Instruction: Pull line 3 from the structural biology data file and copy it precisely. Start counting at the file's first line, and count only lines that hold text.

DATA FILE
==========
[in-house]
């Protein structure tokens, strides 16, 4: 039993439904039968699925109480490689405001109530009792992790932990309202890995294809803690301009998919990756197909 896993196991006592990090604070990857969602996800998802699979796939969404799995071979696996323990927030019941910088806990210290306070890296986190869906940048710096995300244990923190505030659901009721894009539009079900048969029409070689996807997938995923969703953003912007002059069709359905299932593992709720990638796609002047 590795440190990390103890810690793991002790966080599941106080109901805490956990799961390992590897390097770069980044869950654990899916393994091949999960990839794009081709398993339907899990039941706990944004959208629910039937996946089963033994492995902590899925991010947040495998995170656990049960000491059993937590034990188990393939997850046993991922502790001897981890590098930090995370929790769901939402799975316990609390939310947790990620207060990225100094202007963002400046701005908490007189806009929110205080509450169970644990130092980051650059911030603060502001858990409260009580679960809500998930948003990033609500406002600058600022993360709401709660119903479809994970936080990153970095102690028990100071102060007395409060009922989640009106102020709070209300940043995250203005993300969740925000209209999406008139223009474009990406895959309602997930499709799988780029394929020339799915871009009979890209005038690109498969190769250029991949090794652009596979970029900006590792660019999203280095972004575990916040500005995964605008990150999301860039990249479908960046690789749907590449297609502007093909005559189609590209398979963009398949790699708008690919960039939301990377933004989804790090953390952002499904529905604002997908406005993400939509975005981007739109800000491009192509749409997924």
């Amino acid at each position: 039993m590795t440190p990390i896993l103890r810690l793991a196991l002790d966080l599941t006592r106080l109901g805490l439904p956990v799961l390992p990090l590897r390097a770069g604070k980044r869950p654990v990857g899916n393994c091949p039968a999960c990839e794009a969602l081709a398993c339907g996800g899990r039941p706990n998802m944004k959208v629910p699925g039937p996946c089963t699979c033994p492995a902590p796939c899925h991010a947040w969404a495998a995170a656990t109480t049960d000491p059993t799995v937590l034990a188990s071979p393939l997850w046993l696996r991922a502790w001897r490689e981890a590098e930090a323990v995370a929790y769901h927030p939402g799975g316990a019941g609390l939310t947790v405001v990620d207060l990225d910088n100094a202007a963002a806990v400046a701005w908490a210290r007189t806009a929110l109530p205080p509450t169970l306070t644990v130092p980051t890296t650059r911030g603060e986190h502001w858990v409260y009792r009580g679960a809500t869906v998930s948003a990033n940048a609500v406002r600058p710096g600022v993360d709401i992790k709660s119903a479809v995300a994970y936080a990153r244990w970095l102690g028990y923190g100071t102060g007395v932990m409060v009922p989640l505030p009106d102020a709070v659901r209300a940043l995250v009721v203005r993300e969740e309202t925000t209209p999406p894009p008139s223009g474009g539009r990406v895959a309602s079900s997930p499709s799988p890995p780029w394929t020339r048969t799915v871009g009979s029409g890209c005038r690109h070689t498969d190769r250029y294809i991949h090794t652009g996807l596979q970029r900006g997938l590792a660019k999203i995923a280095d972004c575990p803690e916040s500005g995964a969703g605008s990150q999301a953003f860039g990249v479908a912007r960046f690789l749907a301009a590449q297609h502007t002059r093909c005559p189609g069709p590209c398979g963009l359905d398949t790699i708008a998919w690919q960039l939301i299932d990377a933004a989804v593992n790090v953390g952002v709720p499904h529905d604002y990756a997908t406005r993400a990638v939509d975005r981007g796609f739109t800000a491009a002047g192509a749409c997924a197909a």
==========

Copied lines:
């Amino acid at each position: 039993m590795t440190p990390i896993l103890r810690l793991a196991l002790d966080l599941t006592r106080l109901g805490l439904p956990v799961l390992p990090l590897r390097a770069g604070k980044r869950p654990v990857g899916n393994c091949p039968a999960c990839e794009a969602l081709a398993c339907g996800g899990r039941p706990n998802m944004k959208v629910p699925g039937p996946c089963t699979c033994p492995a902590p796939c899925h991010a947040w969404a495998a995170a656990t109480t049960d000491p059993t799995v937590l034990a188990s071979p393939l997850w046993l696996r991922a502790w001897r490689e981890a590098e930090a323990v995370a929790y769901h927030p939402g799975g316990a019941g609390l939310t947790v405001v990620d207060l990225d910088n100094a202007a963002a806990v400046a701005w908490a210290r007189t806009a929110l109530p205080p509450t169970l306070t644990v130092p980051t890296t650059r911030g603060e986190h502001w858990v409260y009792r009580g679960a809500t869906v998930s948003a990033n940048a609500v406002r600058p710096g600022v993360d709401i992790k709660s119903a479809v995300a994970y936080a990153r244990w970095l102690g028990y923190g100071t102060g007395v932990m409060v009922p989640l505030p009106d102020a709070v659901r209300a940043l995250v009721v203005r993300e969740e309202t925000t209209p999406p894009p008139s223009g474009g539009r990406v895959a309602s079900s997930p499709s799988p890995p780029w394929t020339r048969t799915v871009g009979s029409g890209c005038r690109h070689t498969d190769r250029y294809i991949h090794t652009g996807l596979q970029r900006g997938l590792a660019k999203i995923a280095d972004c575990p803690e916040s500005g995964a969703g605008s990150q999301a953003f860039g990249v479908a912007r960046f690789l749907a301009a590449q297609h502007t002059r093909c005559p189609g069709p590209c398979g963009l359905d398949t790699i708008a998919w690919q960039l939301i299932d990377a933004a989804v593992n790090v953390g952002v709720p499904h529905d604002y990756a997908t406005r993400a990638v939509d975005r981007g796609f739109t800000a491009a002047g192509a749409c997924a197909a």